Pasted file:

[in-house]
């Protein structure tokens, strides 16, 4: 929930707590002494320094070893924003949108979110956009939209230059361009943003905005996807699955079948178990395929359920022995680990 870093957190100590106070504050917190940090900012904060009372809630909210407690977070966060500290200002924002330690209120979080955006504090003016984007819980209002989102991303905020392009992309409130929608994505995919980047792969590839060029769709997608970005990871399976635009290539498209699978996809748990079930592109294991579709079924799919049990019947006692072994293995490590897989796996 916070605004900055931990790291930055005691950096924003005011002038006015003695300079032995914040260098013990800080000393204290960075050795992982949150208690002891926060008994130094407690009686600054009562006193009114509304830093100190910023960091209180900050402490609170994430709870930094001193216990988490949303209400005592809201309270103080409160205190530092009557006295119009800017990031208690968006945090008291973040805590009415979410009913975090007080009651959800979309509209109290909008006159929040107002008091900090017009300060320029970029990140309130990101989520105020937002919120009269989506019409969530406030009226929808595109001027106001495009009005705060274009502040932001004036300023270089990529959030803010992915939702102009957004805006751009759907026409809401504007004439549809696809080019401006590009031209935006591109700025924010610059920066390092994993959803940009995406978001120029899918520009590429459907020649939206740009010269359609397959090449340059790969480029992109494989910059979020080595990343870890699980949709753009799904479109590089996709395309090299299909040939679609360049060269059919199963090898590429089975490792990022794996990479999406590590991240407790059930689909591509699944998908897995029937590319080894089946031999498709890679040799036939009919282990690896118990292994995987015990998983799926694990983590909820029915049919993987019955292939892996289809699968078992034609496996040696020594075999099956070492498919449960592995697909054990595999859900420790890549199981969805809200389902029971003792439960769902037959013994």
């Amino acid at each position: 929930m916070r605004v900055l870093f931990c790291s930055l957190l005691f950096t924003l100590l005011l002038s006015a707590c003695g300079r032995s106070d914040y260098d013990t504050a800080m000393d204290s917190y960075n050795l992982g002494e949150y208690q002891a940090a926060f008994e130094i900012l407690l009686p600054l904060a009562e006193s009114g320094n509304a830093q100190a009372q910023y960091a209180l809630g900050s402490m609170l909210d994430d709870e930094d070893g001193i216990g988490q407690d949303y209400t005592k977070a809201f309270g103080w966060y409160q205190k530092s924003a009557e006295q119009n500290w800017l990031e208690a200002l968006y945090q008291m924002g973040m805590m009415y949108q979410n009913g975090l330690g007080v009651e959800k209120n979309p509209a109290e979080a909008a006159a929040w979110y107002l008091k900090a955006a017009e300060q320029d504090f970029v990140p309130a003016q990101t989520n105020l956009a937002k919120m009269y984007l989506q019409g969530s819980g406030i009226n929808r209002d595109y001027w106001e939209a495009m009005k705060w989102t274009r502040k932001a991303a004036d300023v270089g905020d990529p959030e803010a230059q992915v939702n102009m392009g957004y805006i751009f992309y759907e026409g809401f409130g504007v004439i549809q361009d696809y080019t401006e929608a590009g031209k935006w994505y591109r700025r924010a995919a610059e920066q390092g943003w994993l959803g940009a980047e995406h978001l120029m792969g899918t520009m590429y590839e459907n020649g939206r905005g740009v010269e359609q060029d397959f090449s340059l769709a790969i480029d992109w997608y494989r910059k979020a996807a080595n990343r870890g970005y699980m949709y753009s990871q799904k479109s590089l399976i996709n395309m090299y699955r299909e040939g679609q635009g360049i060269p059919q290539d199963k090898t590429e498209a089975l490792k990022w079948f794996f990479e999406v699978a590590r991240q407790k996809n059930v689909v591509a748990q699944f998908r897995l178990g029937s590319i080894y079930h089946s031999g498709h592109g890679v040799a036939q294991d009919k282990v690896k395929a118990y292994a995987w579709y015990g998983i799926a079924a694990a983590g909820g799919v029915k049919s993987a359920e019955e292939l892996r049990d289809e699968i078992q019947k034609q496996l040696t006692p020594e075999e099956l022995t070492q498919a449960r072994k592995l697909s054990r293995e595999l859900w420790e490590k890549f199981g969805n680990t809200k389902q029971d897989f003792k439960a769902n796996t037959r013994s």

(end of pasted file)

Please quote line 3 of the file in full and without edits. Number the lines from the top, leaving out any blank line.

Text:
């Amino acid at each position: 929930m916070r605004v900055l870093f931990c790291s930055l957190l005691f950096t924003l100590l005011l002038s006015a707590c003695g300079r032995s106070d914040y260098d013990t504050a800080m000393d204290s917190y960075n050795l992982g002494e949150y208690q002891a940090a926060f008994e130094i900012l407690l009686p600054l904060a009562e006193s009114g320094n509304a830093q100190a009372q910023y960091a209180l809630g900050s402490m609170l909210d994430d709870e930094d070893g001193i216990g988490q407690d949303y209400t005592k977070a809201f309270g103080w966060y409160q205190k530092s924003a009557e006295q119009n500290w800017l990031e208690a200002l968006y945090q008291m924002g973040m805590m009415y949108q979410n009913g975090l330690g007080v009651e959800k209120n979309p509209a109290e979080a909008a006159a929040w979110y107002l008091k900090a955006a017009e300060q320029d504090f970029v990140p309130a003016q990101t989520n105020l956009a937002k919120m009269y984007l989506q019409g969530s819980g406030i009226n929808r209002d595109y001027w106001e939209a495009m009005k705060w989102t274009r502040k932001a991303a004036d300023v270089g905020d990529p959030e803010a230059q992915v939702n102009m392009g957004y805006i751009f992309y759907e026409g809401f409130g504007v004439i549809q361009d696809y080019t401006e929608a590009g031209k935006w994505y591109r700025r924010a995919a610059e920066q390092g943003w994993l959803g940009a980047e995406h978001l120029m792969g899918t520009m590429y590839e459907n020649g939206r905005g740009v010269e359609q060029d397959f090449s340059l769709a790969i480029d992109w997608y494989r910059k979020a996807a080595n990343r870890g970005y699980m949709y753009s990871q799904k479109s590089l399976i996709n395309m090299y699955r299909e040939g679609q635009g360049i060269p059919q290539d199963k090898t590429e498209a089975l490792k990022w079948f794996f990479e999406v699978a590590r991240q407790k996809n059930v689909v591509a748990q699944f998908r897995l178990g029937s590319i080894y079930h089946s031999g498709h592109g890679v040799a036939q294991d009919k282990v690896k395929a118990y292994a995987w579709y015990g998983i799926a079924a694990a983590g909820g799919v029915k049919s993987a359920e019955e292939l892996r049990d289809e699968i078992q019947k034609q496996l040696t006692p020594e075999e099956l022995t070492q498919a449960r072994k592995l697909s054990r293995e595999l859900w420790e490590k890549f199981g969805n680990t809200k389902q029971d897989f003792k439960a769902n796996t037959r013994s």